Over the last sixty years it is indisputable that turnout has fallen in recent UK elections, with highest turnout in General Elections at 84% in 1951 and lowest at 59.4% in 2005 (Budge et al, 2007. p.352). There are a number of consequences of falling turnout, leading to a less representative government, stemming from disengagement and misunderstanding amongst the electorate. In order to understand how this must be resolved this essay must examine the reasons for a decline in turnout which range from political scandals to excessive media coverage. Specific elections including; 1955, October 1974 and 1997 (Budge et al, 2007. P.352), have experienced significant reductions in turnout in comparison to the previous election. The elections of 1979 (Budge et al, 2007) and 2010 (UK Political Info, 2011) go against the trend, in fact, are amongst the elections with the largest increase in percentage turnout. There are a number of proposed solutions to reversing the decline including extending the franchise to younger voters (Jones et al, 2010), introducing compulsory voting (Budge et al, 2007 p.355) and the integration of social media (Brooks, 2010).
Declining turnout can be described as a cyclical process which is of severe consequence. The process starts with the decline in percentage turnout from one election, to an increase in disengagement amongst the electorate, to increasing confusion on policy leading to less people being interested in politics, to reduced political debate in communities, which, in turn leads to a further decline in turnout. Denver (2003, p.193) argues that this can be explained by the “disengagement” and “alienation” of the electorate. The consequences of this are severe, both in the short term and the long term. Firstly, fewer people are electing our representatives; therefore our government is less representative, whereby policy will favour a smaller percentage of the electorate. Secondly, the electorate are not voting on a European level where voting has “…never been the same” (Jones et al, 2010 p.164) which is worrying a significant numbers of laws applied in the UK are devised in Europe. Thirdly, a demographic imbalance in voter turnout is clear, with only 37% of eighteen to twenty four year olds voting in 2005 (Brooks, 2010). As we go through the natural demographic shift this is worrying for democracy in the UK. Overall, these factors will ultimately lead to devaluing the democracy of the UK.
Many in the electorate find it hard to relate to their politicians, arguing that they are not representative. Firstly, this can be seen through the percentage of MPs that are University educated in comparison to that of the electorate. In 2005, 64% of Labour MPs had a University education compared to 81% of Conservatives, whereas only 37% of the electorate had a University education (Jones et al, 2010. p.169). It is suggested the best route into politics is to be born male, white, English, have attended university, acquire a patron and be given a safe seat (Jones et al, 2010. p.170), all of which is true for David Cameron, George Osborne and William Hague. However, this is clearly not realistically possible for most members of the public, and is an example of the “alienation” Denver refers to in his assessment of the electorate.
Between 1992 and 2001 turnout fell from 77.7% to 54.9% (Budge et al, 2007.p.352) which Park (2010) suggests can be attributed to the political parties appearing increasingly similar on policy, making it difficult for the electorate to differentiate between the parties. This is best illustrated by Labour becoming New Labour with a shift to the centre ground under Tony Blair (Denver, 2003. p.36). The consequence of this is confusion and frustration amongst the electorate, leading to a reduction in turnout.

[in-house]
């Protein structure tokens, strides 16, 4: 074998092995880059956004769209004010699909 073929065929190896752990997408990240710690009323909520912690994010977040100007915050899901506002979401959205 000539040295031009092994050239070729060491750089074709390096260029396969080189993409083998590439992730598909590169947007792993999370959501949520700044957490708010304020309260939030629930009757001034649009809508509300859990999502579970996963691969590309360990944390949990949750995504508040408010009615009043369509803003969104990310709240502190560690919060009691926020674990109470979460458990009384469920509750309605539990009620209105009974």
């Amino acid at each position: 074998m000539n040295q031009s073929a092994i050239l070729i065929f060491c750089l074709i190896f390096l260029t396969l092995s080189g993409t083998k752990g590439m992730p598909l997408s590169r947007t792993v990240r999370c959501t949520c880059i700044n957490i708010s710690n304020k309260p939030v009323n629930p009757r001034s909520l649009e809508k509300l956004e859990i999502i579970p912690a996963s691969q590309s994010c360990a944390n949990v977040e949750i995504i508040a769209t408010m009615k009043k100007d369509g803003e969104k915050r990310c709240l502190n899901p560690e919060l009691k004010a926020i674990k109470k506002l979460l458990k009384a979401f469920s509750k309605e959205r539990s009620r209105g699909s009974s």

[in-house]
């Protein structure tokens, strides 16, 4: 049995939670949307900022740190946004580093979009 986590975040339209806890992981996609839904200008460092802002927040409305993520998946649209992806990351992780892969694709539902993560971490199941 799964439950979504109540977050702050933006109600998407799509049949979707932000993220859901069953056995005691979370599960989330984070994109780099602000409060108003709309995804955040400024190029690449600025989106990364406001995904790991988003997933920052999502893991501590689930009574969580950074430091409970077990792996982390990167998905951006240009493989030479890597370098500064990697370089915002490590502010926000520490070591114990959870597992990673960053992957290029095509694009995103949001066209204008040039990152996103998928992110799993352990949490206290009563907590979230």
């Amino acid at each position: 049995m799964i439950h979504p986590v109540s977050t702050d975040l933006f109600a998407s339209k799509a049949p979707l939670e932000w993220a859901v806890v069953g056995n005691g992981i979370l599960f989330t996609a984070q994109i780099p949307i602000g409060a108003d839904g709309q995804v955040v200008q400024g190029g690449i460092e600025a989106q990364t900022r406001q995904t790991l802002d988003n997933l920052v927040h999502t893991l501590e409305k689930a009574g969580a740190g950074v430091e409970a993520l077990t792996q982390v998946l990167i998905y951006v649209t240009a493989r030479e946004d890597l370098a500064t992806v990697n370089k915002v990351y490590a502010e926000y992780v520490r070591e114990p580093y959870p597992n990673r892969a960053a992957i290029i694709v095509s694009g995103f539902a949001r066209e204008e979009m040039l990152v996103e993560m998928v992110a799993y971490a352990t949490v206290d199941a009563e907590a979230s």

Membership of parties has also decreased. This is shown by the fact that in 1964 42% of the electorate could identify with parties whereas, in 2005 the figure dropped to 10% (Jones et al, 2010. p.207). Membership of parties has fallen significantly with 1950s Conservative membership at 3,000,000 yet only 200,000 members voting in the leadership contest of 2005 (Jones et al, 2007. p.207). The combination of confusion on identifying what parties stand for and declining membership links to support the argument for a crisis in conventional democracy (Jones et al, 2010. p.176) another consequence of falling turnout at UK elections.
A common reason for not voting is that they do not feel their vote matters. A referendum in 2011 on voting reform showed a general consensus to stay with first past the post the system does have faults. First past the post is best explained as a system where the country is divided into single-member parliamentary constituencies and the winner is the candidate with the largest number of votes, whether a majority is gained or not (Jones et al, 2010. p.644). In 2001, Labour, the winning party only gained 40.7% of the vote, meaning that 59.3% of the votes returned no government positions. This can be frustrating to the electorate and lead people to believe that their votes are being wasted, which in turn may lead to them deciding not to vote next time.
The media also have an effect on turnout and the political process where the electorate become overexposed to political events.It is argued that that British voter is, in fact, subjected to a “heavy barrage of propaganda from all major parties” (Leonard et al, 2001. p.177). In addition, Denver supports this by suggesting that television has “utterly dominated” (Denver, 2003. p.134) the electorate highlighting how excessive exposure to media coverage can in fact disengage the electorate.
A consequence of elections too close together is voter fatigue (Dalton, 2006. p.40). Following highs of 83.6% in 1950 and 84.0% (Budge et al, 2007. p.352) in 1951 it is clear that the electorate in 1955 have become frustrated with the political system as percentage voter turnout has fallen by 7.2% (Budge et al, 2007. p.352) which is amongst the most severe drops between 1950 and 2010. This is again seen between the February 1974 and October 1974, where a minority government from February failed resulting in a drop of 8.1% in turnout (Budge et al, 2007. p.352).. Falling turnout here, can be explained as a consequence of going to the polls too often..